In response to Erceg’s statements, New Zealand Football released a statement in which CEO Andy Martin said, “First and foremost we are sad to see Abby finish her international career. She has been an integral part of the Ferns for the past decade and the captain for the past four years. She has taken the team to the Olympic Games, FIFA World Cups and will be remembered as one of the legends of the game.”
Martin then addressed Erceg’s statements regarding “a perceived lack of funding and resource” by saying, “The Ferns have gone from strength to strength in recent years and their funding leading into the Rio Olympic Games was the most it has ever been. The team has had significant opportunities–and will do going forward–to be at their best and compete with the best teams in the world at pinnacle events.
“For teams from this part of the world, as it is well-known, competing in international football is a huge challenge and there are financial realities. Investing in the Ferns is a priority for New Zealand Football as a result of the success they have had on the world stage and also the positive impact they have had on the women’s game here in New Zealand.”
The organization’s statement also reported that in December they had secured a three-year $1.5 million investment towards their 2019 World Cup and 2020 Olympic campaigns. However, the statement did not specifically address player wages.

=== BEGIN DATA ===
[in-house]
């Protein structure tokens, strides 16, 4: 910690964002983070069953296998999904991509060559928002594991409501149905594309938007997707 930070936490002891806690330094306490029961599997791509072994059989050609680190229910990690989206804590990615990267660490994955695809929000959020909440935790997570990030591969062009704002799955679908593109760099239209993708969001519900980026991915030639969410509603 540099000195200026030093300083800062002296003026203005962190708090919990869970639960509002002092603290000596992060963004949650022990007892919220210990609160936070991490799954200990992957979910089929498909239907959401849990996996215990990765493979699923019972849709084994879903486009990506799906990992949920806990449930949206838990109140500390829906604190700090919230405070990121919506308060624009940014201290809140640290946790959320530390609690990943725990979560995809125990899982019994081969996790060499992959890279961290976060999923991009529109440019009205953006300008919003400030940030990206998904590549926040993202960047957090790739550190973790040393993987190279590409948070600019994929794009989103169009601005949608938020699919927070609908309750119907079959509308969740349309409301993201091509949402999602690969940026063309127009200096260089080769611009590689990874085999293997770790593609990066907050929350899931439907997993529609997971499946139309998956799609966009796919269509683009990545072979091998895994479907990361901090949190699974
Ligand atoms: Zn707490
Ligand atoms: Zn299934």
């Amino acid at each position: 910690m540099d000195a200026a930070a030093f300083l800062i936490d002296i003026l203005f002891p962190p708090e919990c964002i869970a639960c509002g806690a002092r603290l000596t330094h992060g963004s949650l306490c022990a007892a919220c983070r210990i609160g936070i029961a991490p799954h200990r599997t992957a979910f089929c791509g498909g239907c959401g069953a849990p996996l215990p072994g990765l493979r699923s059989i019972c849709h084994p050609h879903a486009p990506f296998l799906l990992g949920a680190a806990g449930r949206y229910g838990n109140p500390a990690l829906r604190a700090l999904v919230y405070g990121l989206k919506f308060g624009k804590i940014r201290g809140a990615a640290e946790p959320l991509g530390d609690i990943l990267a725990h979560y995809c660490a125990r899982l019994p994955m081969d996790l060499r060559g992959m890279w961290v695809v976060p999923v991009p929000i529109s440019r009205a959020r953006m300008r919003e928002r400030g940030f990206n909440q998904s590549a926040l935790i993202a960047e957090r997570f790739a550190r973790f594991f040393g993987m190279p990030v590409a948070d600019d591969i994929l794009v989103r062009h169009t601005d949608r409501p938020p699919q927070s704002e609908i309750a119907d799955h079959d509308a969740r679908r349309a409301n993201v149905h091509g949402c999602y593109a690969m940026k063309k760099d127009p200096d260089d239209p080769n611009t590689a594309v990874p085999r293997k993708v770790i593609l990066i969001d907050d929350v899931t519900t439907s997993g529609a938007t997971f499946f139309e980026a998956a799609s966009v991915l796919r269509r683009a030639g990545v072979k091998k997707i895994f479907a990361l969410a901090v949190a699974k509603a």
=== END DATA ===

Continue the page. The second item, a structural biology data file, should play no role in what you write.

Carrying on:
Erceg debuted for the Football Ferns in 2006 and since has earned 130 caps and scored 6 goals. She played in six international tournaments for New Zealand, including two World Cups and three Olympics.
Despite retiring from international competition, Erceg will continue playing at the club level. Erceg currently plays for North Carolina Courage after playing with the Western New York Flash in 2016, where she won a NWSL Championship. Before that she played for two seasons in Chicago before being sent to Western New York in the 2015 offseason in the trade that initially sent Whitney Engen to the Chicago Red Stars.
Due to the unfortunate and unfavourable circumstances within the organisation that is nzf, it is with regret and great sadness that today is the day that I announce my retirement from the international game. Without being able to justify my involvement any longer I will be stepping back in the hopes to create change for the current and future generations of nz footballers. I will continue to enjoy a professional career at a club level which I still find great joy in and I look forward to taking on that endeavour in the coming years. I have encountered many personal successes within the international environment and it is sad that this is what’s required to adopt change. I say thank you to anyone involved in my international career no matter how big or small your role was, you have helped achieve the successes that I have been so fortunate to find. Time to move on to places where female footballers are appreciated, respected and endorsed. I hope that nzf one day has this philosophy.